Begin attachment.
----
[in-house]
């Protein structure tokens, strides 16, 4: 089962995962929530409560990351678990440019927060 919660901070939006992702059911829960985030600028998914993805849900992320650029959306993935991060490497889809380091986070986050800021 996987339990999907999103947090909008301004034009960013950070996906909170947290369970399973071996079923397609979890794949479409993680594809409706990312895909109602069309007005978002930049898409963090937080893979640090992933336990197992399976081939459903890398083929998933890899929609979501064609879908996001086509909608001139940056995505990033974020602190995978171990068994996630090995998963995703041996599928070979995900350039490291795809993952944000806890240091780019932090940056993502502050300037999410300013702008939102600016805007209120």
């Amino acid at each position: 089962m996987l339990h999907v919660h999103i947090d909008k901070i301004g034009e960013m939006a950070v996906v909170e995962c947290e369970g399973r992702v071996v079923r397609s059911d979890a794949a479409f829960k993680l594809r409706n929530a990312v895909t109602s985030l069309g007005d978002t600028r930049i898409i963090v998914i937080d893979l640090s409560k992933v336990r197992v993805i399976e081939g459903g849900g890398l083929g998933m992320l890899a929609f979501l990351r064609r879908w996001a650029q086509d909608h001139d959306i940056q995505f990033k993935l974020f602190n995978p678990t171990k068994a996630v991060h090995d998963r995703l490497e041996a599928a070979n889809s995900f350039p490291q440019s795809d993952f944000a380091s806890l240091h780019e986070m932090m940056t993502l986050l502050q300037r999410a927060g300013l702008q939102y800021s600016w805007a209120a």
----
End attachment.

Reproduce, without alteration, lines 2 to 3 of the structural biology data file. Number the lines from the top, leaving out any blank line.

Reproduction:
């Protein structure tokens, strides 16, 4: 089962995962929530409560990351678990440019927060 919660901070939006992702059911829960985030600028998914993805849900992320650029959306993935991060490497889809380091986070986050800021 996987339990999907999103947090909008301004034009960013950070996906909170947290369970399973071996079923397609979890794949479409993680594809409706990312895909109602069309007005978002930049898409963090937080893979640090992933336990197992399976081939459903890398083929998933890899929609979501064609879908996001086509909608001139940056995505990033974020602190995978171990068994996630090995998963995703041996599928070979995900350039490291795809993952944000806890240091780019932090940056993502502050300037999410300013702008939102600016805007209120």
């Amino acid at each position: 089962m996987l339990h999907v919660h999103i947090d909008k901070i301004g034009e960013m939006a950070v996906v909170e995962c947290e369970g399973r992702v071996v079923r397609s059911d979890a794949a479409f829960k993680l594809r409706n929530a990312v895909t109602s985030l069309g007005d978002t600028r930049i898409i963090v998914i937080d893979l640090s409560k992933v336990r197992v993805i399976e081939g459903g849900g890398l083929g998933m992320l890899a929609f979501l990351r064609r879908w996001a650029q086509d909608h001139d959306i940056q995505f990033k993935l974020f602190n995978p678990t171990k068994a996630v991060h090995d998963r995703l490497e041996a599928a070979n889809s995900f350039p490291q440019s795809d993952f944000a380091s806890l240091h780019e986070m932090m940056t993502l986050l502050q300037r999410a927060g300013l702008q939102y800021s600016w805007a209120a």